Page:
I’m counting on one or the other. I’m counting on it because this is not a chapter about how to get a story published. I know it started tilting in that direction, but that’s not the chapter’s intent. It’s much more modest. It’s how to get the most out of reading a story. It’s about how to align your deep-level analysis as closely as possible with the writer’s vision.

Again, first you need to choose a story—a published short story. And while we’re at it, why not choose a short story that represents the best of published short stories? Why not choose one from one of those “best of” anthologies? You can go on and on and get more and more rarified, selecting from the greatest American short stories (if, for example, you are American), and finally the world’s best … here, though, we might have overstepped our boundaries, from the perspective of this stage of our learning.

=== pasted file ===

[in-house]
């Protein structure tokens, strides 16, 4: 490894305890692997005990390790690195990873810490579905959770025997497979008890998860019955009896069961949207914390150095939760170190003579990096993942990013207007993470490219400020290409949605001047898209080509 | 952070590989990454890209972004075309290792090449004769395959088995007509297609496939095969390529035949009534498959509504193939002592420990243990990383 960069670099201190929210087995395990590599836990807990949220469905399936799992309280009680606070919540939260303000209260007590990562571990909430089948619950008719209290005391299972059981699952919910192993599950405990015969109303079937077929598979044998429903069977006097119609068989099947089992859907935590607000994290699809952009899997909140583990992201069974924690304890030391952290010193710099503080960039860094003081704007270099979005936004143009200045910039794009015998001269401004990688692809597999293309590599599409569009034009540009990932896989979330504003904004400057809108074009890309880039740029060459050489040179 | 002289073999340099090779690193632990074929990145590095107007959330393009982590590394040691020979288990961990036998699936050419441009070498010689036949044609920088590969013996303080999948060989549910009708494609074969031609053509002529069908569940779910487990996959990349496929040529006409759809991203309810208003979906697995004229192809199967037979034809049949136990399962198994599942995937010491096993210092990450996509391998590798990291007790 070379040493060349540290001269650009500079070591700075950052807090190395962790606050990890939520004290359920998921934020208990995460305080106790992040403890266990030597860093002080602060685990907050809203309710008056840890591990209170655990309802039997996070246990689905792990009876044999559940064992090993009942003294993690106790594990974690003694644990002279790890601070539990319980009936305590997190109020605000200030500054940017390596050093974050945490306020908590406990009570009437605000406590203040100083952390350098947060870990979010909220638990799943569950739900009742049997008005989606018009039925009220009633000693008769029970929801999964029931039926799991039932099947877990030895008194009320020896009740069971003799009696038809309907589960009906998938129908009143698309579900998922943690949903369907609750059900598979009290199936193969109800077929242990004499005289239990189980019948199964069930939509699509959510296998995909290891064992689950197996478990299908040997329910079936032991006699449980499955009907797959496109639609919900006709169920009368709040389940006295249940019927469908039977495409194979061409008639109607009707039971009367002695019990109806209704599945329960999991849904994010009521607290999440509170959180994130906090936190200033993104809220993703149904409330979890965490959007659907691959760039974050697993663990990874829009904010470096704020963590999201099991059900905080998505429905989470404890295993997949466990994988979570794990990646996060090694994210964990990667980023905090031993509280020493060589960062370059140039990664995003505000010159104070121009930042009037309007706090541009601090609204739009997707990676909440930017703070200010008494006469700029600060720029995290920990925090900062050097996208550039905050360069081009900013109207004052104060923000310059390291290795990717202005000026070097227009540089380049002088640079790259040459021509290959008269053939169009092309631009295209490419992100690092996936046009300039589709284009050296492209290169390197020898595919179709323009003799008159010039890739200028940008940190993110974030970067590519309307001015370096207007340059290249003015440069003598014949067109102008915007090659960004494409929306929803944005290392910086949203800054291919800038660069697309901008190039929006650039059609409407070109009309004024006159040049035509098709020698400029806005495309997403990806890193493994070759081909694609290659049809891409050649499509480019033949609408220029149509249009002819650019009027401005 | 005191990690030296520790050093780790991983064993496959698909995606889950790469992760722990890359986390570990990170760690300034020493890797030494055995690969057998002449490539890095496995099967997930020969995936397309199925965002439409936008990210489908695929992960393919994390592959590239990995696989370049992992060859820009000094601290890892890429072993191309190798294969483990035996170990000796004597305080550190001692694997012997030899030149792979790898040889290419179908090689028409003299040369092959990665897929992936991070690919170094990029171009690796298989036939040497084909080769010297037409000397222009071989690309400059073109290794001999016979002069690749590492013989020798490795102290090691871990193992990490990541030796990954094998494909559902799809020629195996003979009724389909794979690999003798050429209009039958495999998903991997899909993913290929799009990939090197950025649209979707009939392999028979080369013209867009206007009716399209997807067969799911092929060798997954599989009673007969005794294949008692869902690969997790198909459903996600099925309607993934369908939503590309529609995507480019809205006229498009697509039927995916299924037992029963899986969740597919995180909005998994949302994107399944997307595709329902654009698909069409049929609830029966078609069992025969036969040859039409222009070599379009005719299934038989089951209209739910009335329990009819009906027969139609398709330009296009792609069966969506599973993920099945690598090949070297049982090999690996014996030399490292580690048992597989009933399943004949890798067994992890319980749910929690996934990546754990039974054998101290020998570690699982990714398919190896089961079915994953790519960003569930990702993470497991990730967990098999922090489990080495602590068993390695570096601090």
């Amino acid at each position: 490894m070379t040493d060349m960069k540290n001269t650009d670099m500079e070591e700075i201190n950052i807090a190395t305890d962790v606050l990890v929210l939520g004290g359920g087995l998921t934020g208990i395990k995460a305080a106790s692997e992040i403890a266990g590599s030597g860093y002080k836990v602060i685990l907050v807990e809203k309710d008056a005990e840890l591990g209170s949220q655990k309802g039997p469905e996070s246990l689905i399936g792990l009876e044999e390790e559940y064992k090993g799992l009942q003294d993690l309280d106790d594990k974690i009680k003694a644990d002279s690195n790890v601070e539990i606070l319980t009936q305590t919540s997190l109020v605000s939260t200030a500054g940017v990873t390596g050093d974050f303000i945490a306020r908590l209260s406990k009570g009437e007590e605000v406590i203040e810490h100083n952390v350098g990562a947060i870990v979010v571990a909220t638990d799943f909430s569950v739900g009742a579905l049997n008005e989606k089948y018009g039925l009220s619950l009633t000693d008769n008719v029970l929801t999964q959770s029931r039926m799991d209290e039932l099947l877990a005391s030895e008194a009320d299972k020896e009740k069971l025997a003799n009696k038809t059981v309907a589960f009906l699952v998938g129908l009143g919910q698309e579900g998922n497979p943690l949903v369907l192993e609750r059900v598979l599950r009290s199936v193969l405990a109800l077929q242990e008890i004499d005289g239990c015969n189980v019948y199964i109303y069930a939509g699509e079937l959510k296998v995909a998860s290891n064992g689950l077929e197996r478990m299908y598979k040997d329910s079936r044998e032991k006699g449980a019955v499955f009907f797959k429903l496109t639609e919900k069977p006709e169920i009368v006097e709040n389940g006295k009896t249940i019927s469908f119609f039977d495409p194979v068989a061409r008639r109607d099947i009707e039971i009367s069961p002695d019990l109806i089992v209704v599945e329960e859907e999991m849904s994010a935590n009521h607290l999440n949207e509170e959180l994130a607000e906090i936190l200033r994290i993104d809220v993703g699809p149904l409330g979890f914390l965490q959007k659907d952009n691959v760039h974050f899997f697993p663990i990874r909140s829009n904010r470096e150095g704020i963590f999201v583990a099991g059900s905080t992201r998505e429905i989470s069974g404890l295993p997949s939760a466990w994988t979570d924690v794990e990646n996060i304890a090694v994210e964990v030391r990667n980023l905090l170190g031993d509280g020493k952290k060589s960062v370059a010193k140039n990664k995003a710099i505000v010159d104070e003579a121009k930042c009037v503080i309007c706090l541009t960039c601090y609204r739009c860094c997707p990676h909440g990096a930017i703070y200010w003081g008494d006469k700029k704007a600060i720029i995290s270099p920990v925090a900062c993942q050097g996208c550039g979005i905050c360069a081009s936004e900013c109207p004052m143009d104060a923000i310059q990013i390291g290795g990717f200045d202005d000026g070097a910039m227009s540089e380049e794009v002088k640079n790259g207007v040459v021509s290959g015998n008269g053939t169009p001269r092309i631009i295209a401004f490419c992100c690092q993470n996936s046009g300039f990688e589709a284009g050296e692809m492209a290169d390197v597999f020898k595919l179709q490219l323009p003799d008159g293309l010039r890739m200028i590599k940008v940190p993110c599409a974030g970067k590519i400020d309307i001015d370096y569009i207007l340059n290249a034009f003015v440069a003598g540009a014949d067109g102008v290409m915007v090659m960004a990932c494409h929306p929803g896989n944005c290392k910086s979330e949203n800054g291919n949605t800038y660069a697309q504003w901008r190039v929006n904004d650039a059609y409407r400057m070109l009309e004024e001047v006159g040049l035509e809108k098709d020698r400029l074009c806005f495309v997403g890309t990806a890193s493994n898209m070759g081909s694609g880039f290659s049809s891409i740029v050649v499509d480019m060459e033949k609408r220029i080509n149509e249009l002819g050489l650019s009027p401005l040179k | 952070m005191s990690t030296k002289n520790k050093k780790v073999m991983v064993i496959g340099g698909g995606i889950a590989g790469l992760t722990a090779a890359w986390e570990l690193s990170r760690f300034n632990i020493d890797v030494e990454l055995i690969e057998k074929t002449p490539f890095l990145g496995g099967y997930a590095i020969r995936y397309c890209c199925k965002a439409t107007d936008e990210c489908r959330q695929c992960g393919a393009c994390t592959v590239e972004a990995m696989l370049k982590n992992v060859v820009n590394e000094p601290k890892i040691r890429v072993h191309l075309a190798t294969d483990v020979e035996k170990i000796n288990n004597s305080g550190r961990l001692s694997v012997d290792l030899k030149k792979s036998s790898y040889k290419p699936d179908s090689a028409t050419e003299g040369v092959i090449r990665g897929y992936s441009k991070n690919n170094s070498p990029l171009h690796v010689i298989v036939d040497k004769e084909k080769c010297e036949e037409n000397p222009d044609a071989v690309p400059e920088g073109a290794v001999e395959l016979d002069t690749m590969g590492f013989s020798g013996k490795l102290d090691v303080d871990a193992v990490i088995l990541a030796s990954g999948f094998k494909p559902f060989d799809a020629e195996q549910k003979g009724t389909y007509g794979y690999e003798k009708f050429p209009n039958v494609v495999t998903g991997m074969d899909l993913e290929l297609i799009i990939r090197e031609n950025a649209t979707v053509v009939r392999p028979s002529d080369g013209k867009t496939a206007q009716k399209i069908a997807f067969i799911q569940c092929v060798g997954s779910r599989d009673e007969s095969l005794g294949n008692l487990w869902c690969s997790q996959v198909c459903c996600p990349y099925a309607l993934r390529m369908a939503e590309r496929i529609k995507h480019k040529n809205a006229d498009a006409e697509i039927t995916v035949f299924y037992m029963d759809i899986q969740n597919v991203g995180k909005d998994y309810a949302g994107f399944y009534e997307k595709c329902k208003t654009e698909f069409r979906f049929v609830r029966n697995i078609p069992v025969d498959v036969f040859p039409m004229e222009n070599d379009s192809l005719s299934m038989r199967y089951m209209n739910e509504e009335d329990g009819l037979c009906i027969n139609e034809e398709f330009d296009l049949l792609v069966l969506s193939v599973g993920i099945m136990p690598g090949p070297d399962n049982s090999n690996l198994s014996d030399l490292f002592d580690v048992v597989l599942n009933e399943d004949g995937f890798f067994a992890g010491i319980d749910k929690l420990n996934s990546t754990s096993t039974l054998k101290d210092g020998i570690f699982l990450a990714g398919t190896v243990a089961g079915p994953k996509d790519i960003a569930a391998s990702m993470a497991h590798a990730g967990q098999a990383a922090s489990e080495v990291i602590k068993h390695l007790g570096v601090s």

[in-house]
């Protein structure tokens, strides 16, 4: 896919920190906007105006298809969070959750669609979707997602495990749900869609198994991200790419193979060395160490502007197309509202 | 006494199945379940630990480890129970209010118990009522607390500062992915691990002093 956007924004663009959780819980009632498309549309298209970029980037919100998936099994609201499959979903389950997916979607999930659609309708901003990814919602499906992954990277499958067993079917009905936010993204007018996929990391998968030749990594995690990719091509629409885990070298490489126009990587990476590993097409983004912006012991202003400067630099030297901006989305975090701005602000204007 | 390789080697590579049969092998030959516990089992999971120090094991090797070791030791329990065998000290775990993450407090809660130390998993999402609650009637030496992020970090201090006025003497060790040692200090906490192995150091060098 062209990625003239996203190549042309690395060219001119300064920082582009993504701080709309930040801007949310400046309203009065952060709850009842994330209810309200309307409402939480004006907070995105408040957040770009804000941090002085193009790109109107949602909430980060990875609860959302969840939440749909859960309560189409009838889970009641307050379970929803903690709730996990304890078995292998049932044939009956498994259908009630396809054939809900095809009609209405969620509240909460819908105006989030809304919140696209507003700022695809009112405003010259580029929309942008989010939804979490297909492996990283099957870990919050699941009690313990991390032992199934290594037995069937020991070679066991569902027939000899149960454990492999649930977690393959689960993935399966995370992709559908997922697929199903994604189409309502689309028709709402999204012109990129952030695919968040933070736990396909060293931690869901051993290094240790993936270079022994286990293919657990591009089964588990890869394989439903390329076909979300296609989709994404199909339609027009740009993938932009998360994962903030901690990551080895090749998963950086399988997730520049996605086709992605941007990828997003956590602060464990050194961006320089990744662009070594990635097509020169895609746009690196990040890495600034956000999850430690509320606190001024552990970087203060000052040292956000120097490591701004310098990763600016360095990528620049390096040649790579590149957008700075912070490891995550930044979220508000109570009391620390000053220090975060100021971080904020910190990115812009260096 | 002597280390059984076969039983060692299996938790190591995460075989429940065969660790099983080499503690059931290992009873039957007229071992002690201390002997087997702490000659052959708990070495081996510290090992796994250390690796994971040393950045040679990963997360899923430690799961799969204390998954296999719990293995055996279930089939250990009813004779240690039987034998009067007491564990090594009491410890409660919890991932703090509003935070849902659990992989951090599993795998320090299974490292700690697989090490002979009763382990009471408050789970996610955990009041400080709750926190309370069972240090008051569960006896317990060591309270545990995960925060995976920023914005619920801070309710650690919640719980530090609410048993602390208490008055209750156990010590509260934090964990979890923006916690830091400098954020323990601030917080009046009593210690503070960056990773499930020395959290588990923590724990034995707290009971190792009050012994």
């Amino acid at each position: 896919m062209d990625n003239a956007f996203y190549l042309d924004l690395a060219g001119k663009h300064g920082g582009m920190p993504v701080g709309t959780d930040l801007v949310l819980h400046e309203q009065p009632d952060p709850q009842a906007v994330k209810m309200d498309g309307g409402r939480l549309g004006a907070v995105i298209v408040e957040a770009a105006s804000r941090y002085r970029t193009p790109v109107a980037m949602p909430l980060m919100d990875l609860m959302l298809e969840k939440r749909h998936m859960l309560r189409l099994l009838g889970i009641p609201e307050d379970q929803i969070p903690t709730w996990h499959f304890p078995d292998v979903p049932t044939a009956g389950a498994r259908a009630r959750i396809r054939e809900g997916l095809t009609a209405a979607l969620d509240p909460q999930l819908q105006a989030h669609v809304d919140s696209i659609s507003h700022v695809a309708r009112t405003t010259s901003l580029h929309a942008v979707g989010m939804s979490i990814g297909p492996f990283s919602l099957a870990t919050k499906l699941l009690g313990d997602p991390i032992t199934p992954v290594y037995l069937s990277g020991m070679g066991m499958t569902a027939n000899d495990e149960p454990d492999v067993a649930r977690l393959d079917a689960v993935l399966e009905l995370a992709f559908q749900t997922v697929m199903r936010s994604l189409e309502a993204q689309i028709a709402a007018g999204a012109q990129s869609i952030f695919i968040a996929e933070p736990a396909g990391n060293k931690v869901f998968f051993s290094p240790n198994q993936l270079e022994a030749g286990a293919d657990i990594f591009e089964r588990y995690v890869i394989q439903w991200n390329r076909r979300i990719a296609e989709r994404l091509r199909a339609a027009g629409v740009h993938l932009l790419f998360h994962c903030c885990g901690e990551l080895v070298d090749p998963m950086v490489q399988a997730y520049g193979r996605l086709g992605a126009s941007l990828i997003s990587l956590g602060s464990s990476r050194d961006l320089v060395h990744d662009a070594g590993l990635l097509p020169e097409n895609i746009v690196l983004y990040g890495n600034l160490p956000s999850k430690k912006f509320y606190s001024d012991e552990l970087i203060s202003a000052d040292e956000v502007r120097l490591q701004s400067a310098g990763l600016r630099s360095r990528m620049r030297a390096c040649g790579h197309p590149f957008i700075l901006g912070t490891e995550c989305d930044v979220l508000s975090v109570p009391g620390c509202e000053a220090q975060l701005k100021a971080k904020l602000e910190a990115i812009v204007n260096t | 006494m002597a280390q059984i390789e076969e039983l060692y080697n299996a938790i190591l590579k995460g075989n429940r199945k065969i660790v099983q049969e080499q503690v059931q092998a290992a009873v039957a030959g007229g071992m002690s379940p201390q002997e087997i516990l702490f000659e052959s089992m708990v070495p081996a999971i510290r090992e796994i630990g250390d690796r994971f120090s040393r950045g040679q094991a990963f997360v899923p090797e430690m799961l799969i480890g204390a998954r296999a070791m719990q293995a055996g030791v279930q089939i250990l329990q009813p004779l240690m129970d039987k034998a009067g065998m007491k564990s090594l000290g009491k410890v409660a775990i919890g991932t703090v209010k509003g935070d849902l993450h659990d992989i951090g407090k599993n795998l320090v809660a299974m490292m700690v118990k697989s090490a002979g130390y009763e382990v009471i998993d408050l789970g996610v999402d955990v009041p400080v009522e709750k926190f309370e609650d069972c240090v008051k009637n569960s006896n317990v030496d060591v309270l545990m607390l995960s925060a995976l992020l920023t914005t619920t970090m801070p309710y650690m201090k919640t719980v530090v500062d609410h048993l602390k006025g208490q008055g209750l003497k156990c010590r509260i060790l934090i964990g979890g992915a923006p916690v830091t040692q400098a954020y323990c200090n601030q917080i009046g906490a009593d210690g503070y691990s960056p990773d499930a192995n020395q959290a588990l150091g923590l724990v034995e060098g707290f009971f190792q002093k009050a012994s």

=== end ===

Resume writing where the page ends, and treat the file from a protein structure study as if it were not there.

There’s something to say for a person selecting a story that is a part of the cultural tradition with which he is familiar, which would also mean something written in the same century—perhaps even the same decade—in which he lives. In other words, choose from the best of the best of the stories that are written with something of the same language pattern that you use (born out of a similar cultural and social environment). This is a starting point, for this chapter, anyway, It certainly is not a finishing point.